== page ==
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Who knew such a fragile food could hold so much versatility and complication? Cooking eggs is a science. In fact, there is a formula on how to cook the perfect boiled egg:

But who has time to do physics in the morning? For those of us in a hurry, we tend to navigate away from a calculator and instead whisk up a quick heaping pile of a frenzied feast (otherwise known as scrambled eggs). However, if you have a more adventurous palate, one style in particular can’t be missed: poached eggs. We decided to hold a blind egg brand taste test to discover whether or not the type of egg would make a difference in poaching. Caution: when poaching, proceed with patience.


To be poached:

Local brand: Larry Shultz organic egg-stra large eggs (Get it? Egg-stra? I crack myself up. Get it? Crack myself up? I’ll stop now.)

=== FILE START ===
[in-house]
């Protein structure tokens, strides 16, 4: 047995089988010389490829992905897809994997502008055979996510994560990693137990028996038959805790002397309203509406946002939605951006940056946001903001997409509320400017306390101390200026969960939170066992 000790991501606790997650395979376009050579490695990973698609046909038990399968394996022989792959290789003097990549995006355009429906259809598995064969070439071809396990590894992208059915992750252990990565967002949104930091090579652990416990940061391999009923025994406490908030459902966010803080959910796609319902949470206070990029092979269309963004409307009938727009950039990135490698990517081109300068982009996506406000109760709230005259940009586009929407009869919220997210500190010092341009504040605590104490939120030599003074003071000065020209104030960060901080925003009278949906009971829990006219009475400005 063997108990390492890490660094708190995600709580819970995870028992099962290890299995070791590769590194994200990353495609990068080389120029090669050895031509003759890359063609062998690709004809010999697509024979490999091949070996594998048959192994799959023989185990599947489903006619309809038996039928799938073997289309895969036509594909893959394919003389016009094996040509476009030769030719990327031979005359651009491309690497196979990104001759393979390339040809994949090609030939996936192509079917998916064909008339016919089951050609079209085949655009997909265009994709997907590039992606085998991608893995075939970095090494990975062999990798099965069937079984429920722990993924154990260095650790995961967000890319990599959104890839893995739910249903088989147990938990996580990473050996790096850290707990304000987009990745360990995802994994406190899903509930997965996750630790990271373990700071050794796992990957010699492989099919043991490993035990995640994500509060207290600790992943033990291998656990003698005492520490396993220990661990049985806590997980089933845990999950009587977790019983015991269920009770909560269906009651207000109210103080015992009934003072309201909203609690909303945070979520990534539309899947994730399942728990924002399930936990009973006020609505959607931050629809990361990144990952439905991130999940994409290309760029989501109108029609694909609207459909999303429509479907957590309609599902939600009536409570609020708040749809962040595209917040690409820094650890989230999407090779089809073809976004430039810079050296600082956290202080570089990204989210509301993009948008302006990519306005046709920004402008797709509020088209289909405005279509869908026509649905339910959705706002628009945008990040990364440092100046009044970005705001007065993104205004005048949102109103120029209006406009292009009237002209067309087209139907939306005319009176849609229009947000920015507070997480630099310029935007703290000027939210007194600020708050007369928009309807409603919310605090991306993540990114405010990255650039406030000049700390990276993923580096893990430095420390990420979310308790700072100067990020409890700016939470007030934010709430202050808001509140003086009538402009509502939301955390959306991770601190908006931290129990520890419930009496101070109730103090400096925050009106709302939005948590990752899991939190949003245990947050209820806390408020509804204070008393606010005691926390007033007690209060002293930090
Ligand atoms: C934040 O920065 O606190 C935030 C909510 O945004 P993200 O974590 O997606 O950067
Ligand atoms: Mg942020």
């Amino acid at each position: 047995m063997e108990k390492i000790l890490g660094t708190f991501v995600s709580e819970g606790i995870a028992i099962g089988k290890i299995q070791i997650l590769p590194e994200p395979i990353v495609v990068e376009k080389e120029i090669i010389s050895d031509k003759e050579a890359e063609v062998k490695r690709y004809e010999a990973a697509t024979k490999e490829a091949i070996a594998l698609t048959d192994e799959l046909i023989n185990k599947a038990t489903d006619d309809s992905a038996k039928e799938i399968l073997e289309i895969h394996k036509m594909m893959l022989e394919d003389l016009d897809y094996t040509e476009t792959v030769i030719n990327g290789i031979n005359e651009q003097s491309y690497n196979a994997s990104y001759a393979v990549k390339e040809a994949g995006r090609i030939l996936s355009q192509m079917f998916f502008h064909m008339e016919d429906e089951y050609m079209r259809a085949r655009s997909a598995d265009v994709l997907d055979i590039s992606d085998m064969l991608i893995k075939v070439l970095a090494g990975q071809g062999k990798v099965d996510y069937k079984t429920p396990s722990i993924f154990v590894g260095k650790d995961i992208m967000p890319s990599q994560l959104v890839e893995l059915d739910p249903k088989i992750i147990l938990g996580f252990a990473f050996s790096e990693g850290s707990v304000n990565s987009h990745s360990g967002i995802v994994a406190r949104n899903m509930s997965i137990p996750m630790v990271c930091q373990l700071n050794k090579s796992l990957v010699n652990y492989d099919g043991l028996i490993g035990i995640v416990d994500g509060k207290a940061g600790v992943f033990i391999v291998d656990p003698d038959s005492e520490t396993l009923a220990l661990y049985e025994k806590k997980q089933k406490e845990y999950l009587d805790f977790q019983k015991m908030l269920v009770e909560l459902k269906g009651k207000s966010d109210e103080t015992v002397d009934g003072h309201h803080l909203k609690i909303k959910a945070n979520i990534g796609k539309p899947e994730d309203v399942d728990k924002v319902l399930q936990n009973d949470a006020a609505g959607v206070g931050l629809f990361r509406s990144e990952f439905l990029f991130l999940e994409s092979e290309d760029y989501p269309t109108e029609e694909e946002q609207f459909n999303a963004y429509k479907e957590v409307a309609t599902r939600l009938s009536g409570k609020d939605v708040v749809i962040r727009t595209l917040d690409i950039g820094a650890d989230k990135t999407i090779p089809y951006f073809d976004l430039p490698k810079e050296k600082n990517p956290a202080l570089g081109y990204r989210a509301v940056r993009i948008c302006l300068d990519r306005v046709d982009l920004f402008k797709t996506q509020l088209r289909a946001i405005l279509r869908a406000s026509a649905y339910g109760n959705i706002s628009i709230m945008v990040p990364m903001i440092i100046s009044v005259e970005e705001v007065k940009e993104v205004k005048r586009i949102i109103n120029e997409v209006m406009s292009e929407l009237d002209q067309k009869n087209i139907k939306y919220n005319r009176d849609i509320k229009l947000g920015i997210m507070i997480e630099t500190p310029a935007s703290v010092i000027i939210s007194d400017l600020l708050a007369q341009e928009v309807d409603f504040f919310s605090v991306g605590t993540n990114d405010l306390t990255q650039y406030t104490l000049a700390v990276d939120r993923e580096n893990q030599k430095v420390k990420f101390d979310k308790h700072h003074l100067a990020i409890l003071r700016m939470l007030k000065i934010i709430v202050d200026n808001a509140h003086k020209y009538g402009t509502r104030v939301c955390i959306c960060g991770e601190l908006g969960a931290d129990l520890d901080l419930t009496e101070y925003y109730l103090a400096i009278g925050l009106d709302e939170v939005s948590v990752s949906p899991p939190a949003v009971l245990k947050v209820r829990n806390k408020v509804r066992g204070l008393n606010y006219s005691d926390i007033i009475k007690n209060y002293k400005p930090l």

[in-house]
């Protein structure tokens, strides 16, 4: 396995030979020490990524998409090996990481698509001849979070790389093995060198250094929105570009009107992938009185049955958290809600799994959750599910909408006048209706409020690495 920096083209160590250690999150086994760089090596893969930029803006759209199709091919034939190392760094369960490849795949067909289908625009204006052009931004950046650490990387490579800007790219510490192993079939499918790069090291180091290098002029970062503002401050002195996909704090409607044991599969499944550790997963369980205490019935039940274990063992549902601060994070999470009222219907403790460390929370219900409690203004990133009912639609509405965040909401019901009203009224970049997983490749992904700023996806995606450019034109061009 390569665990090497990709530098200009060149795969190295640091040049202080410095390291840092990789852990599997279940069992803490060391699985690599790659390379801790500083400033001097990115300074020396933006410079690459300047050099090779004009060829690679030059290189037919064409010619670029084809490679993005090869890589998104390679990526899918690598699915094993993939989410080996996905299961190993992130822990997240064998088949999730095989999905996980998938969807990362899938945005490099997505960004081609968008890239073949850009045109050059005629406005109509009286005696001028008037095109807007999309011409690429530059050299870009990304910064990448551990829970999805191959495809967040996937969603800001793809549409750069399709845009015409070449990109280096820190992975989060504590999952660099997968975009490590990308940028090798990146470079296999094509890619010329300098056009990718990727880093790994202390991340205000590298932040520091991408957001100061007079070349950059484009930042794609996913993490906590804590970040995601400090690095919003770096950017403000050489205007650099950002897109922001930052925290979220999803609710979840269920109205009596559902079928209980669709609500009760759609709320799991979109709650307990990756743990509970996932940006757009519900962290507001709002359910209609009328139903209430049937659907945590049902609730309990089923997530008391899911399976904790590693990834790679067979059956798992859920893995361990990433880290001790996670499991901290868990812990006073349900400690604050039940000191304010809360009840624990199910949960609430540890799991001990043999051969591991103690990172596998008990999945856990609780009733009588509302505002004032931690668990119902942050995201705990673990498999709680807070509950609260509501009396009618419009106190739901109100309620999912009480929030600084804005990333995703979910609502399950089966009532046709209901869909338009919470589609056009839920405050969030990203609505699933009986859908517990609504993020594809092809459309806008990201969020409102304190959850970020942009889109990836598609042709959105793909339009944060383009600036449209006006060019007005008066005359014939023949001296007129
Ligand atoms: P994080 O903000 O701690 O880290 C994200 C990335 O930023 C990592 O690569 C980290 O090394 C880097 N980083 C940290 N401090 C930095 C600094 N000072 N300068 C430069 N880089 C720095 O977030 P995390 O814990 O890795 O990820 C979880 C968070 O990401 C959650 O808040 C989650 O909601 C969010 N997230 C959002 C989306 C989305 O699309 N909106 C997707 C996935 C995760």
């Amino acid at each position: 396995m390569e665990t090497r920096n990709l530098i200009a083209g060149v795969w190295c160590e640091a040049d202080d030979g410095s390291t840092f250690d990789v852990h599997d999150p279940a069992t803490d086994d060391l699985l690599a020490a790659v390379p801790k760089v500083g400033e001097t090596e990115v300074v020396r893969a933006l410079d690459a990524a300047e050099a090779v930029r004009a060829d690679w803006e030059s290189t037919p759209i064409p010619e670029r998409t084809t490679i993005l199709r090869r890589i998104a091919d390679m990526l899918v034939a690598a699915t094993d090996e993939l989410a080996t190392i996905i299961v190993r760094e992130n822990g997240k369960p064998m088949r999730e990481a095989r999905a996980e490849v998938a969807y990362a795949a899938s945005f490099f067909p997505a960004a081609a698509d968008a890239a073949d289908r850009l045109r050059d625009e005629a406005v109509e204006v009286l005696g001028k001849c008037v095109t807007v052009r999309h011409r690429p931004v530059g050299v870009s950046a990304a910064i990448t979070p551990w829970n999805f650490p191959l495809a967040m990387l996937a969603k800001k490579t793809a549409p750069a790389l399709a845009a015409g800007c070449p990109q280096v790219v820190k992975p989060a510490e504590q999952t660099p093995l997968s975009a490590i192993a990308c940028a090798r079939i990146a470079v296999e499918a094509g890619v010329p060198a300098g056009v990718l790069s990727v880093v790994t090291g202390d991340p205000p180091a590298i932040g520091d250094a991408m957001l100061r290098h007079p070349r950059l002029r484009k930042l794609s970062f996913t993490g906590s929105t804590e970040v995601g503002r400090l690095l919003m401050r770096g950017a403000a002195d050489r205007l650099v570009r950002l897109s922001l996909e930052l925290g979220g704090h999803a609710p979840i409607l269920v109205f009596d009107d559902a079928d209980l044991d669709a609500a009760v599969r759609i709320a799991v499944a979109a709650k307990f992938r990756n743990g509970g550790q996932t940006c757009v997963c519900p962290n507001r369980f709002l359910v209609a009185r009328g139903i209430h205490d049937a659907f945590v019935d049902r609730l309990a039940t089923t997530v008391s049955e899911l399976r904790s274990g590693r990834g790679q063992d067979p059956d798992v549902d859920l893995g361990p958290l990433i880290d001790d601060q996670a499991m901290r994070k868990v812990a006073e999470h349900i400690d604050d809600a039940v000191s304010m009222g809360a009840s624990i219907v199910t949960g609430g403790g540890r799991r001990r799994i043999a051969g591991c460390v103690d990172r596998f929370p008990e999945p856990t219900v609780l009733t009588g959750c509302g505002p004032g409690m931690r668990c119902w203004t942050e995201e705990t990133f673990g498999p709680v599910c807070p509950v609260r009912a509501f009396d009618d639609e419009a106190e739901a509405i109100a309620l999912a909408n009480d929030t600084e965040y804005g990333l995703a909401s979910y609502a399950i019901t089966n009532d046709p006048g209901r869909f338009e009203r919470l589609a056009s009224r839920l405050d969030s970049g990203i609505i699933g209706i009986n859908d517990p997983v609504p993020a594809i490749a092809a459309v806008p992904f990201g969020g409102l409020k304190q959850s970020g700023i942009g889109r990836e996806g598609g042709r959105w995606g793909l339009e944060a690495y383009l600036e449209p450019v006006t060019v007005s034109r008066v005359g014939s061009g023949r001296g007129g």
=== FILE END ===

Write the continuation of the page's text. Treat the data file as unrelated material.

Generic Brand: Cub Foods large eggs
National Brand: Eggland’s Best all-natural farm fresh eggs

Larry Shultz’ eggs packaged in Owatonna, MN had a brown shell. It’s innards’ contained a white substance that seemed to cling to the yolk and had a clear egg white. Cub Foods’ eggs were definitely classified as being your “typical store bought eggs” and had a dark yolk once poached. Eggland’s Best eggs was packaged the fanciest with it’s contents held in a white styrofoam carton. Each egg also had a pink stamp with the letters “EG”.

Taste: Our team was quite surprised with the results. Larry Schultz’ organic eggs came across as light and natural, but “blah” tasting. Cub Foods averaged-out with the typical “eggy” flavor. Eggland’s Best was the winner, which coated our palates with a buttery, savory flavor. We were shocked to discover that a nationwide brand would beat out an organic, farm fresh egg. Looks like the yolk’s on us…(get it? Yolk?)


What better way to start the morning than with an egg brand test, especially when you can turn the test subjects into…

Eggs benedict!


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